A heroin 'vaccine' will soon be in testing for humans, and already has been successfully tested on rodents and non-human primates.
For years, naloxone (brand name Narcan) has been available as an injectable antidote to fentanyl, heroin, or opiate overdose. Hospitals, clinics, EMTs, and some police departments have used it to save lives when they encounter somebody who has overdosed or is about to. There are also substitute drugs, such as methadone, intended to slowly wean patients off opioids so as to avoid severe withdrawal symptoms, and other drugs such as Vivitrol that block opioid receptors from releasing dopamine, negating the effects of opiates.
What’s different about this vaccine is that it trains immune system antibodies to recognize and then bind to heroin molecules (or fentanyl and other opiate molecules) to block the drug from getting to the brain. The high doesn't happen.
This will not only help prevent overdoses but, just as crucial, it will help recovering addicts to keep from using again—a common problem—since the receptors just won’t… well, receive.
The Ohio rust belt struggles with opioid addiction and poverty. Medical workers and police treat a woman who has overdosed on heroin, the second case in a matter of minutes, on July 14, 2017 in Warren, Ohio. According to recent statistics, at least 4,149 Ohioans died from drug overdoses in 2016, a 36% leap from just the previous year and making Ohio the leader in the nation's overdose deaths. (Photo by Spencer Platt/Getty Images)
The basis of the idea, hatched by chemist Kim Janda, Ph.D., and published this week at The Scripps Research Institute, is to treat the drug as something the body will reject as foreign, much like a virus, bacteria, and similar invaders.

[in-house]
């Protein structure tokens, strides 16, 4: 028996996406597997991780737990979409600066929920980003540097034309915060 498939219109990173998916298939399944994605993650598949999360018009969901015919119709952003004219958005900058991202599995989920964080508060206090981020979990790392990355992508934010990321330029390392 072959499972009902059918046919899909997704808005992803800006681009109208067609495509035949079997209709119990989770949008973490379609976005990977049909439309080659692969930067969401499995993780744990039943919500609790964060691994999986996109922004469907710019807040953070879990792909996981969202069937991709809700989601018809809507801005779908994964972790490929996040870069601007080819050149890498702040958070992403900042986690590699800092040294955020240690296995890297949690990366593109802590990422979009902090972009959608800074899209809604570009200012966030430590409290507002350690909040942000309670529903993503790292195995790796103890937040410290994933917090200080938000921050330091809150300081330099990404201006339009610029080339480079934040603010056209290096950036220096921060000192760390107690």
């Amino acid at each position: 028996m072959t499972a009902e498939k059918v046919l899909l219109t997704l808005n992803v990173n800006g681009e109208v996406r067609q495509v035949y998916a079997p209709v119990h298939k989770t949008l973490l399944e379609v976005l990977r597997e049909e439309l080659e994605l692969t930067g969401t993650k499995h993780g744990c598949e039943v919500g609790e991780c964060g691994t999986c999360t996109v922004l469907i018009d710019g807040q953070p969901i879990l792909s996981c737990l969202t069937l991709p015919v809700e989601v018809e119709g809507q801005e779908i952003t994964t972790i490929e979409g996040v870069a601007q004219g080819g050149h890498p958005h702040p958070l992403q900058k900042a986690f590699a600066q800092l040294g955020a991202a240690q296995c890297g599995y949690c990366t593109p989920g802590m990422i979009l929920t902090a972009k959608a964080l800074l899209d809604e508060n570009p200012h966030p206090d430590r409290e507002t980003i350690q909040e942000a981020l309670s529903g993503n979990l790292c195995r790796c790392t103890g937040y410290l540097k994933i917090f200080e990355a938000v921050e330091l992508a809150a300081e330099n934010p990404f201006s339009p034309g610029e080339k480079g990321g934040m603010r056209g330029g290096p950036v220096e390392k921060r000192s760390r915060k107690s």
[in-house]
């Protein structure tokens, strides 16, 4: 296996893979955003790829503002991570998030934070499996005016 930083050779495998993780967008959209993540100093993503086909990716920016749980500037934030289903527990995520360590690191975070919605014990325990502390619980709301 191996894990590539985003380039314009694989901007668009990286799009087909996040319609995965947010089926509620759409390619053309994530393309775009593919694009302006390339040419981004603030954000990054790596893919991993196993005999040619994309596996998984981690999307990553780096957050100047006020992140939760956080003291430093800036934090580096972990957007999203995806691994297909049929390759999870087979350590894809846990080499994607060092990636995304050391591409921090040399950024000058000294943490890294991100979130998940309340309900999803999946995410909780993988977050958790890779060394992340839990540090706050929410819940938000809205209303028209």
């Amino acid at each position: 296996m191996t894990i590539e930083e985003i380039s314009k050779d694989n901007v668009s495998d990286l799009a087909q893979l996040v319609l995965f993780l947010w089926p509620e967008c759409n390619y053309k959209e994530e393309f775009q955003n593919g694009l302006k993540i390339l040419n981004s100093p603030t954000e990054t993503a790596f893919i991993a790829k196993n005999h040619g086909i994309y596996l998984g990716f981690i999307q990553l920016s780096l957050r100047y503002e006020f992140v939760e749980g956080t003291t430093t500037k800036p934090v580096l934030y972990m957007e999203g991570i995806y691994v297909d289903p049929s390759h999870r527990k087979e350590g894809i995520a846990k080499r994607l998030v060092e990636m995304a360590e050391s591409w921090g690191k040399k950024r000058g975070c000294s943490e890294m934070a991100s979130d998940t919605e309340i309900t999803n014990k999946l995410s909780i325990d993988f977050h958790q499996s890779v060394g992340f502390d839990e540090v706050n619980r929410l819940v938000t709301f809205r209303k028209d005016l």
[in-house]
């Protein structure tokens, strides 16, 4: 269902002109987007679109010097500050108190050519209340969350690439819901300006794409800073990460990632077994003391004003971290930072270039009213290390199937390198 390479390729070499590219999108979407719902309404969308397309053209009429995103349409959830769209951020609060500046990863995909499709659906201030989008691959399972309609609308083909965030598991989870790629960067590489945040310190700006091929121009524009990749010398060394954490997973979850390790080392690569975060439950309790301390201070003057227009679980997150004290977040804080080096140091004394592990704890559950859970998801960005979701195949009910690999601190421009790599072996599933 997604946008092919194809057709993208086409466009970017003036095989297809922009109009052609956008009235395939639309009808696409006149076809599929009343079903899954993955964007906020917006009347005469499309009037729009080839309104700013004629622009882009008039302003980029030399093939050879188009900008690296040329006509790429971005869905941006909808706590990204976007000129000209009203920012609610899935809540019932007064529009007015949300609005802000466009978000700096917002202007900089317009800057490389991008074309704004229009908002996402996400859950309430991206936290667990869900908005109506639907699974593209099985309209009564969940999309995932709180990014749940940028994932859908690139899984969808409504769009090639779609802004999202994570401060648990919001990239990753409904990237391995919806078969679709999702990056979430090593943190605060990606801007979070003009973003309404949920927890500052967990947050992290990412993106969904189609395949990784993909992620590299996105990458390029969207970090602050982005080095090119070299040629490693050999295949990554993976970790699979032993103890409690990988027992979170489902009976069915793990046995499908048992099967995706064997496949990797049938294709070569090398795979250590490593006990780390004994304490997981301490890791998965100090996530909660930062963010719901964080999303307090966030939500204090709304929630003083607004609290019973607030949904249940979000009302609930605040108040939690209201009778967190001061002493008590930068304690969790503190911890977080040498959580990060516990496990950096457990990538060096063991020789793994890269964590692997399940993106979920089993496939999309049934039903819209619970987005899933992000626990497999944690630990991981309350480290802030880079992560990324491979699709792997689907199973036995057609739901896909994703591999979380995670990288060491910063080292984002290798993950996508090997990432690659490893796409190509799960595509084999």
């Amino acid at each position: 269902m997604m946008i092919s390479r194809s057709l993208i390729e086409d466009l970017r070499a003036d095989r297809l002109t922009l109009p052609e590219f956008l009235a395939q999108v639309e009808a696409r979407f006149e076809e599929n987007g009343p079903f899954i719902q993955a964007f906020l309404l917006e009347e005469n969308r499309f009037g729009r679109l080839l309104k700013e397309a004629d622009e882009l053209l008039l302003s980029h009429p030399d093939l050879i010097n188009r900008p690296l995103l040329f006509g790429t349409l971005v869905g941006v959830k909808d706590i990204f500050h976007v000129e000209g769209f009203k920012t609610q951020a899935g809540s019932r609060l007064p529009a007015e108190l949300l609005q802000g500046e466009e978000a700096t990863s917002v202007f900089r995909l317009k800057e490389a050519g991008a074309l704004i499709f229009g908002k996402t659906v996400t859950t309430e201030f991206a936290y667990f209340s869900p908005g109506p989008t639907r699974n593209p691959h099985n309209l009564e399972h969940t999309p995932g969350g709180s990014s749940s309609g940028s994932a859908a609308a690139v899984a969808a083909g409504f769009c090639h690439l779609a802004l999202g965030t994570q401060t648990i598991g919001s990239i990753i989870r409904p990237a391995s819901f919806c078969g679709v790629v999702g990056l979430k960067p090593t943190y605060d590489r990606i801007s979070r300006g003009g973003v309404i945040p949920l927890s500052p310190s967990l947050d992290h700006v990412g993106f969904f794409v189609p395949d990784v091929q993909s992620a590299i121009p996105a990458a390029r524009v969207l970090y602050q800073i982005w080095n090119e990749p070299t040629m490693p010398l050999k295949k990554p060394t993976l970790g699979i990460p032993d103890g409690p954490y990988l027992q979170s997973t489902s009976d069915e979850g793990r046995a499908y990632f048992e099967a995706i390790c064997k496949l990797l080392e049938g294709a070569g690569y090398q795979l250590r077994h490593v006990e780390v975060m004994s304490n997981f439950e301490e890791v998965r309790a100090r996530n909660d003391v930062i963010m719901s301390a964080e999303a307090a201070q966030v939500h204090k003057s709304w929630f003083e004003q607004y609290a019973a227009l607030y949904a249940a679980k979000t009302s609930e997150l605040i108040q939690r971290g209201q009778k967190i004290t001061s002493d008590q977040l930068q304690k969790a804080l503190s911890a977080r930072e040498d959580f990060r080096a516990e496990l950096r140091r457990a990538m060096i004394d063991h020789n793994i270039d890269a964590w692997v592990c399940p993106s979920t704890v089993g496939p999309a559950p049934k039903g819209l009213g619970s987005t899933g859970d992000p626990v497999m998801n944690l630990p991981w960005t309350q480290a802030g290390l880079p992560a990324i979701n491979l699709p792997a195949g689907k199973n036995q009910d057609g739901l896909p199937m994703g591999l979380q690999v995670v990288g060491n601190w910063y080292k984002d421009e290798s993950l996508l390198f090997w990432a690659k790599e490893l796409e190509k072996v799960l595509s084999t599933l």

“With vaccines against drugs of abuse, the drug itself does not cause an immune response. So if a virus attacks you, our immune system is alerted and tries to remove it. But with drugs that is not the case. The vaccines just train the immune system to recognize the drug as foreign and try to remove it,” he told the Houston Chronicle.
He then described what happens after the vaccine is administered:
“The antibodies are already basically in the body and when you take the drug into the bloodstream they bind to it and stop it from crossing over the blood-brain barrier to get to the reward and pleasure centers… We’re using what nature has evolved for us to combat viruses and bacteria.”
It’s a fascinating and unique approach to abuse and overdose, and one that has great potential, since the vaccine can be stored at room temperature for 30 days and can be used to help anybody who wants to stop their addiction.
The effect on overdosing was not expected by his team. It has everything to do with breathing and how opioids affect that function. In short, when people die from opioid overdose, the drug so powerfully compromises the central nervous system that breathing stops. This vaccine mitigates that effect.
According to Janda, the vaccine was developed initially for third-world countries and is therefore likely to be inexpensive. It’s just a few years from actually being available on the market, after human testing is completed.